What did you get, kid ?
I didn't get nothing.
I had to pay $50 and pick up the garbage
Estate Of Axel O. Adler v. Commissioner, TC Memo 2011-28
I thought I'd be able to make more out of this, but there is really a very simple point. If you want valuation discounts, don't rely on fractional interest in real estate. Form a family limited partnership.
Private Letter Ruling 201104066
I find that the hardest things to go through are private letter rulings. They come in fairly tedious batches of late S elections and IRA rollover mishaps. It's rare that there is anything really interesting except denials of exempt status. Nothing yet has risen to the level of comic masterpiece equivalent to the tax court decision in Free Fertility, but some of them are pretty good. This one was about horses. I think the IRS has something against horses:
The general purpose of this corporation shall be to identify, conserve, safeguard, and propagate the genetic integrity of the horse originally found in the possession of the Tr. in Country, and those bred in other countries by breeders whose foundation stock was drawn entirely from those tribes of the T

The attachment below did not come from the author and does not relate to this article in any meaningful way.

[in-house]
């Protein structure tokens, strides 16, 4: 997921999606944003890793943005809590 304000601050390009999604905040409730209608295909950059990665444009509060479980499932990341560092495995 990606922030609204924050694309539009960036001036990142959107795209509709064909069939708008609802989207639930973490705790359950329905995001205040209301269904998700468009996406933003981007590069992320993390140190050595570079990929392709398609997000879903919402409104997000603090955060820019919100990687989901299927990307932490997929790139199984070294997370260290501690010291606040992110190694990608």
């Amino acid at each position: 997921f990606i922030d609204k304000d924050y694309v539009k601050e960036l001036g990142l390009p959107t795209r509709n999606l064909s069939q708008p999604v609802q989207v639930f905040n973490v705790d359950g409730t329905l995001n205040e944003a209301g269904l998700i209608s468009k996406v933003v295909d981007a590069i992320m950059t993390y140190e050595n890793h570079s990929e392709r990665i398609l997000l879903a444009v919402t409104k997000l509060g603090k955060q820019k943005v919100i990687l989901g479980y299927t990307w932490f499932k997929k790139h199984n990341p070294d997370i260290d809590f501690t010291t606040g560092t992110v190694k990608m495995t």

Your Articles further provide, "the purpose shall be accomplished through research of historical and genetic (scientific) data to add to the X or disqualify horses from the 'X', according to the standards as set down in said 'X'. The purpose shall be additionally accomplished through education of the international horse community, the general public, and youth (by publication), regarding historic, genetic and athletic value of these endangered genetic lines, and collection and sharing of historic artifacts, letters and documents."
I don't know. Sounds pretty good to me. IRS didn't like it:
You have not demonstrated that you do not inure to the benefit of private individuals. You, M, maintain a website, g, that contains links to private sellers of Q horses. Those breeders earn a profit, and private benefit, by being able to sell horses and/or stud services to interested persons. As a result, under section 1.501(c)(3)-d(1)(ii) of the regulations, you do not meet the requirements of section 501(c)(3) of the Code.
The Service did suggest that they might qualify under 501(c)(5):
You are similar to the organization described in Rev. Rul. 55-230. You are organized to guard the purity of the breed of Q horses; to promote interest therein; and to help fund research on the genetics of this breed of horses. You state that you are unlike this organization because you are not a horse registry. We disagree because you do maintain a partial horse registry, as you maintain listings of horses and their genetic parents in your newsletters. You are also similar to the organization described in Rev. Rul. 55-230 because you promote and fund research on the genetics of this particular breed of horse.
Michael P. Schwab, et ux. v. Commissioner, 136 T.C. No. 6